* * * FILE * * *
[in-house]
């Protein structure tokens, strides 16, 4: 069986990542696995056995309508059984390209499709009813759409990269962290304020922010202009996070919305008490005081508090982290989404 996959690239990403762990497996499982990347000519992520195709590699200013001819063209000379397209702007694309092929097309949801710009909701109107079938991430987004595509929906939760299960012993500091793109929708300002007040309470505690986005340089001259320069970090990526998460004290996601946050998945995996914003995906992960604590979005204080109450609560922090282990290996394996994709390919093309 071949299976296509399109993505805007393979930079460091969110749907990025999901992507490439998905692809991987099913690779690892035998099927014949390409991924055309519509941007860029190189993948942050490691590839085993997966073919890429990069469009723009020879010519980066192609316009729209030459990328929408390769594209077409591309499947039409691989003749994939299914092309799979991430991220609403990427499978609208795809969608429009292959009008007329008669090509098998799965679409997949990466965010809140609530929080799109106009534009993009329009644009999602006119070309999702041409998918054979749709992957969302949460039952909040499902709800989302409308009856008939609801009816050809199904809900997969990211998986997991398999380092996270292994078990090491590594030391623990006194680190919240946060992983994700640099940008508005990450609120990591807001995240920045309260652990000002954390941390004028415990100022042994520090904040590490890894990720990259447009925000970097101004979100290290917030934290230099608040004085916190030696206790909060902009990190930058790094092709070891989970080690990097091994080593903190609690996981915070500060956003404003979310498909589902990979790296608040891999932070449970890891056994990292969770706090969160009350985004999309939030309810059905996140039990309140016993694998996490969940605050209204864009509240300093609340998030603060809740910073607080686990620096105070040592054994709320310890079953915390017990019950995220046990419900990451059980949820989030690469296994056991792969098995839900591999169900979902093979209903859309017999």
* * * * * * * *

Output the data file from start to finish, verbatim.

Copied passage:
[in-house]
């Protein structure tokens, strides 16, 4: 069986990542696995056995309508059984390209499709009813759409990269962290304020922010202009996070919305008490005081508090982290989404 996959690239990403762990497996499982990347000519992520195709590699200013001819063209000379397209702007694309092929097309949801710009909701109107079938991430987004595509929906939760299960012993500091793109929708300002007040309470505690986005340089001259320069970090990526998460004290996601946050998945995996914003995906992960604590979005204080109450609560922090282990290996394996994709390919093309 071949299976296509399109993505805007393979930079460091969110749907990025999901992507490439998905692809991987099913690779690892035998099927014949390409991924055309519509941007860029190189993948942050490691590839085993997966073919890429990069469009723009020879010519980066192609316009729209030459990328929408390769594209077409591309499947039409691989003749994939299914092309799979991430991220609403990427499978609208795809969608429009292959009008007329008669090509098998799965679409997949990466965010809140609530929080799109106009534009993009329009644009999602006119070309999702041409998918054979749709992957969302949460039952909040499902709800989302409308009856008939609801009816050809199904809900997969990211998986997991398999380092996270292994078990090491590594030391623990006194680190919240946060992983994700640099940008508005990450609120990591807001995240920045309260652990000002954390941390004028415990100022042994520090904040590490890894990720990259447009925000970097101004979100290290917030934290230099608040004085916190030696206790909060902009990190930058790094092709070891989970080690990097091994080593903190609690996981915070500060956003404003979310498909589902990979790296608040891999932070449970890891056994990292969770706090969160009350985004999309939030309810059905996140039990309140016993694998996490969940605050209204864009509240300093609340998030603060809740910073607080686990620096105070040592054994709320310890079953915390017990019950995220046990419900990451059980949820989030690469296994056991792969098995839900591999169900979902093979209903859309017999």